China, Russia’s major political partner, is in evidence in diplomatic discussions surrounding the current Russian military advance in Ukraine. The position of the Asian country during the United Nations General Assembly on the conflict was highly anticipated. However, Beijing decided to abstain from the resolution condemning the invasion of Ukrainian territory, a position that speaks volumes about the dilemma facing Beijing.
While under pressure from Western countries to oppose the military offensive, but strategically linked to Russian policy, Chinese Foreign Minister Wang Yi says that the country is “on the right side of history” in relation to the crisis. But what would that position be?
Alexandre Uehara, specialist in International Relations and professor at ESPM, says that the “right side” is linked to the pragmatic position that the country adopts in the face of the situation.
“China is interested in maintaining relations with Russia for geopolitical reasons, but the United States is its main economic partner. The country cannot give up Russia, a great strategic partner, at the same time that it only became the second largest economy in the world because it maintained important economic relations with the West,” he explains.
According to Alana Camoça, professor of International Relations at UFRJ and researcher at LabChina-UFRJ, the main consequence for China in relation to the conflict between Russia and Ukraine is linked to the political area. “The war poses problems for Chinese legitimacy at the international level, as the country is seen from the opposite side to the West, because it has positioned itself as neutral.”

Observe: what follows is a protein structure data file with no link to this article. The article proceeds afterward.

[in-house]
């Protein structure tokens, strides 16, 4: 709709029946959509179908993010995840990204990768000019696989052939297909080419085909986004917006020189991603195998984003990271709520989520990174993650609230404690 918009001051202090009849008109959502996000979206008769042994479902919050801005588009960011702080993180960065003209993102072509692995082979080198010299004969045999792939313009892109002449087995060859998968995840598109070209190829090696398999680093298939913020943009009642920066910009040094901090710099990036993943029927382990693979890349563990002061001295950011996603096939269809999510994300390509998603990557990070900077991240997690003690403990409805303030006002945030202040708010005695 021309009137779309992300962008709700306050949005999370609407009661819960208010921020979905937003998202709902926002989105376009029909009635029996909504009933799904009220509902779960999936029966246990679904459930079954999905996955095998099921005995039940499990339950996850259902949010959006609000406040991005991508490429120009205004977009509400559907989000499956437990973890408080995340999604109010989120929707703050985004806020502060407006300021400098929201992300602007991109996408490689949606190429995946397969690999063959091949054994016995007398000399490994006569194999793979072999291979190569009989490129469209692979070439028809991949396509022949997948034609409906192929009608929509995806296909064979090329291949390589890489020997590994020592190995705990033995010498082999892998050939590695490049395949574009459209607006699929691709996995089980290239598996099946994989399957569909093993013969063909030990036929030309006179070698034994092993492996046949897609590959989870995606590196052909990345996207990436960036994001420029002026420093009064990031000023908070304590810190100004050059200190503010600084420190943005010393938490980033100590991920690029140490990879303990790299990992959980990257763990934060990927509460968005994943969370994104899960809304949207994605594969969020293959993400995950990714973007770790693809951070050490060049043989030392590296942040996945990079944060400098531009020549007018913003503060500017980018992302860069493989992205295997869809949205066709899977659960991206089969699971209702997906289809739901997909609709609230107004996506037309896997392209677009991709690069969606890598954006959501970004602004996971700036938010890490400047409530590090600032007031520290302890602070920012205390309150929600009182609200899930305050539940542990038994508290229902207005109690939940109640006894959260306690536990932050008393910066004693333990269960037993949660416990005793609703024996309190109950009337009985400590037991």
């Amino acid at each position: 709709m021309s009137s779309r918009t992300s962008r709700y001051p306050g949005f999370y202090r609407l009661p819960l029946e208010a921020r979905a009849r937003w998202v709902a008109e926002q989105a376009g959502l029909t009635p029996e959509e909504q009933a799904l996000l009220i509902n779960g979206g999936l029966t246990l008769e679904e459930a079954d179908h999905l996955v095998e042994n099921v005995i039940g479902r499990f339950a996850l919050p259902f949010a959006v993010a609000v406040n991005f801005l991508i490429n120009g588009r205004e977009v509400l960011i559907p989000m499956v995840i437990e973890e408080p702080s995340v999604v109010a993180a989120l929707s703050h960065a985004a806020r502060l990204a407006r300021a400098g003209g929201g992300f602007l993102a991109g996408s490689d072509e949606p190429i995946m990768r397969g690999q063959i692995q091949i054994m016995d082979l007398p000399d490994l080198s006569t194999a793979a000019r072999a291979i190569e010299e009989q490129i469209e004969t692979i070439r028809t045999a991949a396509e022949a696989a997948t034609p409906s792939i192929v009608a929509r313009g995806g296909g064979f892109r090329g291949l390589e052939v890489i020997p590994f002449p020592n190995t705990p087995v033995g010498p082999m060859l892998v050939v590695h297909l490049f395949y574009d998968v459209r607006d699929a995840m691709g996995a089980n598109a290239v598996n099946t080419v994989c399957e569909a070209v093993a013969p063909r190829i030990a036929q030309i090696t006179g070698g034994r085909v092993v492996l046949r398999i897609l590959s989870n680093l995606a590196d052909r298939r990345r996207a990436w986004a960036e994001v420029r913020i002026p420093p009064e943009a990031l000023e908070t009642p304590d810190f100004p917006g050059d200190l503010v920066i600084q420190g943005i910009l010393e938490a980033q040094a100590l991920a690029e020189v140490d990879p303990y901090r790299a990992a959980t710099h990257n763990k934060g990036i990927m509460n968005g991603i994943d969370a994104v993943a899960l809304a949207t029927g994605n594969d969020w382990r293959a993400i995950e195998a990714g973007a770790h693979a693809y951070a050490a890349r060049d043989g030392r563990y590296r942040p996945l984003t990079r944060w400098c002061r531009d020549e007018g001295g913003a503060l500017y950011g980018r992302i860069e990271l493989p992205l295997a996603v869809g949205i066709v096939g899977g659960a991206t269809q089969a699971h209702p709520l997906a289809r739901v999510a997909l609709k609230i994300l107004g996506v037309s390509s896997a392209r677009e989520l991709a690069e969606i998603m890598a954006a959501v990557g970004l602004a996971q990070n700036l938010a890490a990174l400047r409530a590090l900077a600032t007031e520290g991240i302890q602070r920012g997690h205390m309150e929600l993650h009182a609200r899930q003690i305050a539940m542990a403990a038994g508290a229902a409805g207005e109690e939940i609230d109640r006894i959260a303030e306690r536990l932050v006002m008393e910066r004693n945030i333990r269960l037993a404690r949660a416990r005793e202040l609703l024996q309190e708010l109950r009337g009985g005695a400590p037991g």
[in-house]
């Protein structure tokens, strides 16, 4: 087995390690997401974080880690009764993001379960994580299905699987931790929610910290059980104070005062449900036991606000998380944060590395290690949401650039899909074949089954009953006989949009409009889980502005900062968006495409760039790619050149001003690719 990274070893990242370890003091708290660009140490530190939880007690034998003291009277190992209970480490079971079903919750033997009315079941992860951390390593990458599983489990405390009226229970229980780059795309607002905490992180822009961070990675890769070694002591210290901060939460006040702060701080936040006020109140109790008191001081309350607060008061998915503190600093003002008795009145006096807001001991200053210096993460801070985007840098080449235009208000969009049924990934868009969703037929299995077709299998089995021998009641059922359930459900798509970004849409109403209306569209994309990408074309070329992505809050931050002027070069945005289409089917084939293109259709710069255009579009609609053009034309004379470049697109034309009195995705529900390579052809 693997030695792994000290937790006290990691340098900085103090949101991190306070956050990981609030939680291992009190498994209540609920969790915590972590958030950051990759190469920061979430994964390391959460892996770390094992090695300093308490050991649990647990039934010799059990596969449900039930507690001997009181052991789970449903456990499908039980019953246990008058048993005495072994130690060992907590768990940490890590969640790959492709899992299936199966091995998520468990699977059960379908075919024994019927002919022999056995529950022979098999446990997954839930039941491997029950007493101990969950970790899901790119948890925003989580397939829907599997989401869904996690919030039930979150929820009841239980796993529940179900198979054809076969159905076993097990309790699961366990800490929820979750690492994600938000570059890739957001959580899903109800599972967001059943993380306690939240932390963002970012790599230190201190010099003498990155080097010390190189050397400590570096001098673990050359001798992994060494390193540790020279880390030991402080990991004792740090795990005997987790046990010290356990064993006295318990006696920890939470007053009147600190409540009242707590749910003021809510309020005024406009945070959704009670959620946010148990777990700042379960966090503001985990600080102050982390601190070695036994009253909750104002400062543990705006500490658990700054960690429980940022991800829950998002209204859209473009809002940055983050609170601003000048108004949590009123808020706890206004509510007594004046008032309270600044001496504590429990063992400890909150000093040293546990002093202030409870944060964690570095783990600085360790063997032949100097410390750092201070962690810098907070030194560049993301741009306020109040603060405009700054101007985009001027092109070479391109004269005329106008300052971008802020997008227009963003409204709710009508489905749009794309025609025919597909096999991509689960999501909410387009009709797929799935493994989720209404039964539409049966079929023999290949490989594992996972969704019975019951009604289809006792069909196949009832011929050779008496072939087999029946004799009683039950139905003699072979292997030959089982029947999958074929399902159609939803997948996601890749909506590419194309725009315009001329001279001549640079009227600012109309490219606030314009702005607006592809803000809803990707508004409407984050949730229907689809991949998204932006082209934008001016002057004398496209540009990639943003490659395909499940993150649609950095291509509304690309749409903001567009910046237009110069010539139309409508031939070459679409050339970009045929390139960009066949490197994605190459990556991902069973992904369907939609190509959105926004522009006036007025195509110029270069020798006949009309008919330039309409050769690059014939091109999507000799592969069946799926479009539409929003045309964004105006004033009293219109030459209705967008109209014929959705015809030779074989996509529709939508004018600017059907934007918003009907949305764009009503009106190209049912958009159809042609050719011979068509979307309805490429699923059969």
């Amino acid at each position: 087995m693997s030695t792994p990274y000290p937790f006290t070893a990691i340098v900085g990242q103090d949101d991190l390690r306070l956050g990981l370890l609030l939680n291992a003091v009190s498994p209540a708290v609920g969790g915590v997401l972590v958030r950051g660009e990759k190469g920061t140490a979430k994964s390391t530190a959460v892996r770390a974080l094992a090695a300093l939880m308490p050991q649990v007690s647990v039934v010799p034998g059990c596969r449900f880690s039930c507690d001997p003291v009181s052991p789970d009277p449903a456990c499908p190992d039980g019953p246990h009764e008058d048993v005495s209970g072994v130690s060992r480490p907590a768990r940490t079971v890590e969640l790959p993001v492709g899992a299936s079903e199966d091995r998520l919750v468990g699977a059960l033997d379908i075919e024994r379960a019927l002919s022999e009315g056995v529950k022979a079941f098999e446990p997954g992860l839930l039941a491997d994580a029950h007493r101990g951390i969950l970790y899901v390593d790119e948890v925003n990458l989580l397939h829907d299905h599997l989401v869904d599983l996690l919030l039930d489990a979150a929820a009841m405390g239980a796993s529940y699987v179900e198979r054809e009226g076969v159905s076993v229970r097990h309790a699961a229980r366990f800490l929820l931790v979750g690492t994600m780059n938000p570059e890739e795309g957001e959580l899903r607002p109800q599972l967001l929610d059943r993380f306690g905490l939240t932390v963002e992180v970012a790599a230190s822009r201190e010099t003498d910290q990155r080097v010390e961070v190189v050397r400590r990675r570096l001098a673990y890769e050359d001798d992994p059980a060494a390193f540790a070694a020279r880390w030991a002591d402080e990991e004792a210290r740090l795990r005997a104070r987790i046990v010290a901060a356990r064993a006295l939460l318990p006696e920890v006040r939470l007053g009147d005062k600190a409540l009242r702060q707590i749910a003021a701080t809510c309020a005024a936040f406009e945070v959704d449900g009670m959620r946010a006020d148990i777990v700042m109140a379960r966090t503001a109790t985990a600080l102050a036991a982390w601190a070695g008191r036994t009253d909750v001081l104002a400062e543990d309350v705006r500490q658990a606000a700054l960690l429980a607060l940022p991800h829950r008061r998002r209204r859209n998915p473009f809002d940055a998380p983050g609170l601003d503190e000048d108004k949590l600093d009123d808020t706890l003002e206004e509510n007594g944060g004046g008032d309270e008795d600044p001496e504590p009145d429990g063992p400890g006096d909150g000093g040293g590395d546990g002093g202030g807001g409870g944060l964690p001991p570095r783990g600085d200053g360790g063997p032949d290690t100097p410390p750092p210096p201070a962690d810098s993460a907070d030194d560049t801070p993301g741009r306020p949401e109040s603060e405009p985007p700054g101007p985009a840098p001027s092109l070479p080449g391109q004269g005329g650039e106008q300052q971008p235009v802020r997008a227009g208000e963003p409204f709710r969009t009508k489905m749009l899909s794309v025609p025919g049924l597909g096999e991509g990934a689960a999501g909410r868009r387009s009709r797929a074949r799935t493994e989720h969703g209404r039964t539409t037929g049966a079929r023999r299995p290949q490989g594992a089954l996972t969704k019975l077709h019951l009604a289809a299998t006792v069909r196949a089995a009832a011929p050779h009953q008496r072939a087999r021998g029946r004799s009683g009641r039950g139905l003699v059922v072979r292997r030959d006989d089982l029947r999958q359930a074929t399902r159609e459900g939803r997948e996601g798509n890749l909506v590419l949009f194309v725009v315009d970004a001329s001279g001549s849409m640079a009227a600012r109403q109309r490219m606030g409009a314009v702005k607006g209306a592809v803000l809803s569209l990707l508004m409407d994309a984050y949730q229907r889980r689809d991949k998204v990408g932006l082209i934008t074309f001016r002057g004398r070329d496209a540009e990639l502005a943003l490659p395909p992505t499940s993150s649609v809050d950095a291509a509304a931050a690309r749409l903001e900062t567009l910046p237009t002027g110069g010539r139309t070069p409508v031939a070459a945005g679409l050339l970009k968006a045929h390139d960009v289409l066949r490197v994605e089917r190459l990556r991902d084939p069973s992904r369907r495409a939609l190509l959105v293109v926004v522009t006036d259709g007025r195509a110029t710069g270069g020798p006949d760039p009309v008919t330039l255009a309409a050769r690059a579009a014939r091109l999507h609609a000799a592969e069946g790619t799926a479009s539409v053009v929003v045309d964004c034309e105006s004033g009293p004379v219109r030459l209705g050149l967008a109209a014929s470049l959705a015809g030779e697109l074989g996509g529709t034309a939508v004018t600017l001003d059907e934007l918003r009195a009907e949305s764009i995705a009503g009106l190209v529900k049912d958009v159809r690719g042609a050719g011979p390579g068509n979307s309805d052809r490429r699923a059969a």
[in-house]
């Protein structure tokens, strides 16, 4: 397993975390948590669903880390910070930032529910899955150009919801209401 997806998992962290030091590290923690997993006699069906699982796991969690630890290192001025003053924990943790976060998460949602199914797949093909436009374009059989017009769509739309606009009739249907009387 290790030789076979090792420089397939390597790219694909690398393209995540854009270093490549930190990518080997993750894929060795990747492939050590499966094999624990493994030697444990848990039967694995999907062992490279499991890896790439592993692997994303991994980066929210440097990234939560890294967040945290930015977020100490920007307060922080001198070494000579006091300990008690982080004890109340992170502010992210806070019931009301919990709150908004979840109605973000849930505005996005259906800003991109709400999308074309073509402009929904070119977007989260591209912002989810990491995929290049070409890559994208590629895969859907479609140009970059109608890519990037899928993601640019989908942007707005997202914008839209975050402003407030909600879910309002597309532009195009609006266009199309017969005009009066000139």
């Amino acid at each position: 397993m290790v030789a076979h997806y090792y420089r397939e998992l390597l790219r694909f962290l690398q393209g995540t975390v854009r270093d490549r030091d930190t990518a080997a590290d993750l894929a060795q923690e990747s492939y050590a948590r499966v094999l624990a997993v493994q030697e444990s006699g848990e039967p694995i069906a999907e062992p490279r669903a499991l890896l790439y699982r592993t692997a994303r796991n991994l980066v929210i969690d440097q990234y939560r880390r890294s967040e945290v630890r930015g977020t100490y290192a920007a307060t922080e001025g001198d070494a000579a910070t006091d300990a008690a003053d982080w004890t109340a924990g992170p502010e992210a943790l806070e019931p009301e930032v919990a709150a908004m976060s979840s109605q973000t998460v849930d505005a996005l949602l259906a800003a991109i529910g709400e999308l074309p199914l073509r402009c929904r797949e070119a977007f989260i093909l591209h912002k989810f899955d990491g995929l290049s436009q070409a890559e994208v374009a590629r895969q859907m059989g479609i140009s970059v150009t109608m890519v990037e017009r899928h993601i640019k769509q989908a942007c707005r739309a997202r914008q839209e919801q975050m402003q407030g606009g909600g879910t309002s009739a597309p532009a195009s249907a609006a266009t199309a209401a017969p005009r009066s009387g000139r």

“Furthermore, China has been trying to rebuild its international image for some time, as a peaceful country respectful of international order and this conflict has undermined those efforts.”
This neutrality also speaks to the actions taken by Russia on the expansion of NATO (North Atlantic Treaty Organization) close to its borders, which is also of interest to China, as its economic growth has put European countries and states on the alert. United.
Uehara explains that “the Americans have been applying strategies to contain China for some time. The Quadrilateral Security Dialogue, formed by the USA, India, Japan and Australia, clearly shows the fear that these countries have in relation to the Chinese advance. China has been expanding its defense mechanism.”
Faced with the stalemate in Eastern Europe, international support is essential for Ukraine. In this context, China takes on yet another great significance since, after its great economic growth, it overtook Japan and became the main reference for other Asian countries, very dependent on its trade partnership.
The antagonism with the Chinese, therefore, is not interesting for these regions. In addition, they are intimidated by all military might.
Due to Chinese interests being related both to its geopolitical alliance with Russia and to its close relationship with the West, a debate arises about the country’s mediating role in achieving a ceasefire in Eastern Europe.